[11] Inverse problems are classified as linear or nonlinear, depending on whether the theory operator is a linear or nonlinear function of the model parameters. This nonlinearity is different from the nonlinear propagation effects in (infra)sound propagation. Propagation is said to be linear if the defining acoustics equations are linear. The ray theory operator is often linearized [Lalande et al., 2012] in order to use ray theory in a linearized inversion framework. Naturally, nonlinear problems are more complicated than linear problems and require a more careful analysis than linear problems do. These complications are due to a more complicated form of the objective function as a function of the model parameters. It may be that multiple minima occur, that the objective function is not defined, that the function is discontinuous, or that the function does not depend on the model parameters at all [Snieder and Trampert, 1999]. For example, discontinuities in the objective function may occur when stratospheric arrivals are used to invert for specifications at stratospheric altitudes using ray theory. Such discontinuities correspond to the sudden loss of stratospheric returns, for example, due to a decreasing stratospheric jet [Lalande et al., 2012].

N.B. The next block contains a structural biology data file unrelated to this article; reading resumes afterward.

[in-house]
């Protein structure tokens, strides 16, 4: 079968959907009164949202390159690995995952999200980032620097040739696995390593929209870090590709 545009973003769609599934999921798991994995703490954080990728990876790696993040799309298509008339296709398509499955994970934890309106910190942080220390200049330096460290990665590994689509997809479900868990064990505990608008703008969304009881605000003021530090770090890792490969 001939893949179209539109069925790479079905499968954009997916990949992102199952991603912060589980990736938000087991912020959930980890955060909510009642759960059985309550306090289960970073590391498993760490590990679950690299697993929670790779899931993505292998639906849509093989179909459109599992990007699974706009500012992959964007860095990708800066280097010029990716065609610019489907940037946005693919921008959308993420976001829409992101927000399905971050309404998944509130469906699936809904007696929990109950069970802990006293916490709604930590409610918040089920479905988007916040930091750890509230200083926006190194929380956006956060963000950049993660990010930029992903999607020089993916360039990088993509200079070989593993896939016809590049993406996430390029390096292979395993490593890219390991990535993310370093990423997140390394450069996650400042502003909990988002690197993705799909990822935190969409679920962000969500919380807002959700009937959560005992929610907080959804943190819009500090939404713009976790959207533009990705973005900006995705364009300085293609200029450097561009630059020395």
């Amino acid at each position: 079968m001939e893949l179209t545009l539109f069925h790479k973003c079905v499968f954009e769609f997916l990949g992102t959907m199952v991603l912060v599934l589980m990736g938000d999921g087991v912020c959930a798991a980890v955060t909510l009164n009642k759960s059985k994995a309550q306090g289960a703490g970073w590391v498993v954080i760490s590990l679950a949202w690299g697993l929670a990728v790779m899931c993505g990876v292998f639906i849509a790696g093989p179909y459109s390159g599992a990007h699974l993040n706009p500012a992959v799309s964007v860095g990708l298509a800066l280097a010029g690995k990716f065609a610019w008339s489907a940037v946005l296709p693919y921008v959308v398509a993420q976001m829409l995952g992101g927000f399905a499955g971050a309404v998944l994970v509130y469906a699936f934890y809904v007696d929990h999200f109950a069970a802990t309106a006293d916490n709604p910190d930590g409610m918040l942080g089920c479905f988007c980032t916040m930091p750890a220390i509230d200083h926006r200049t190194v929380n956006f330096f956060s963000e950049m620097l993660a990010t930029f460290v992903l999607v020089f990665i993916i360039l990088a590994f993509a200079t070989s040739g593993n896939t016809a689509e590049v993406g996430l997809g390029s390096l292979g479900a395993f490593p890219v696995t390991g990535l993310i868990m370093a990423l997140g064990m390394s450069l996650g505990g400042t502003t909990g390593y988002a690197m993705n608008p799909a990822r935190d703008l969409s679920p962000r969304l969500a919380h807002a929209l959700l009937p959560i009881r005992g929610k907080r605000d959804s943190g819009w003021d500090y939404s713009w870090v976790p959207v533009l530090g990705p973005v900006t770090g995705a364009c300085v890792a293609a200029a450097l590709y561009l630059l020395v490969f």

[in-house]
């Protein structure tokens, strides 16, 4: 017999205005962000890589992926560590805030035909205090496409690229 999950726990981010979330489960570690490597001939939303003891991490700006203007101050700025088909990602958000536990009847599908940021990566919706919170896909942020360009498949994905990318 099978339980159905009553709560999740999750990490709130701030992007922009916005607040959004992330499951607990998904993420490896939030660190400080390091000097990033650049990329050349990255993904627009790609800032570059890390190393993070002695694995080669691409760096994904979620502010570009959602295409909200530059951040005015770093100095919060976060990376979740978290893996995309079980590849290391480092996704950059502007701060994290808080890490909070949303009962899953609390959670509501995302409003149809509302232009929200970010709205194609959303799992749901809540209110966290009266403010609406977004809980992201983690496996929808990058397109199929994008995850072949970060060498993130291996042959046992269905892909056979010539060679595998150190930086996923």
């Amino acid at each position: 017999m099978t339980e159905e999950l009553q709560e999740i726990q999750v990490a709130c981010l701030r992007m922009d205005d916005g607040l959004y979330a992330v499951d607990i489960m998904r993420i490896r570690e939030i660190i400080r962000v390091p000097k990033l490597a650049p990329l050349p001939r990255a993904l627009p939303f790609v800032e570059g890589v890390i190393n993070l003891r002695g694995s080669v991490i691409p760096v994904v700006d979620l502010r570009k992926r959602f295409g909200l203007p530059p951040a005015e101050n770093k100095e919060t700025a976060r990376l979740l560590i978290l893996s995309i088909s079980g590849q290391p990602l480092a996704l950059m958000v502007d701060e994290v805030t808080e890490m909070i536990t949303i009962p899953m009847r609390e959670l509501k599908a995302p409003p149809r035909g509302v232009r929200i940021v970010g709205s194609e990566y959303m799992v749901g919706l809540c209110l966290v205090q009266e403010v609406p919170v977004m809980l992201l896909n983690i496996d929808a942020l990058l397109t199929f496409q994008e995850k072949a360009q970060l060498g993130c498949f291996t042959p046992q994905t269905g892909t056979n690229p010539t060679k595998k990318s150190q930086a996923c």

[12] Geophysical inverse theory is intimately connected with an uncertainty analysis, as the presence of noise, incompleteness of theory, and limited imagination of the modeled physical system propagates into the inversion result. This causes most inverse problems to be ill conditioned and/or ill posed. The analysis of the errors associated with the estimated models is called the appraisal problem. In the case of an ill-conditioned problem, small variations in the data cause large errors in the obtained model. For ill-posed problems, there is typically not a unique solution, if there is a solution at all. Problems can be ill posed due to various reasons, such as the choice of parameterization or the choice of the theory operator. Some model parameters may be better constrained by the data than others which contribute to the ill-posedness. Because inverse problems may be ill posed and/or ill conditioned, there is a need to regularize both model space and data space. In a Bayesian framework, the regularization takes place by using covariance matrices that describe the a priori information [Snieder and Trampert, 1999].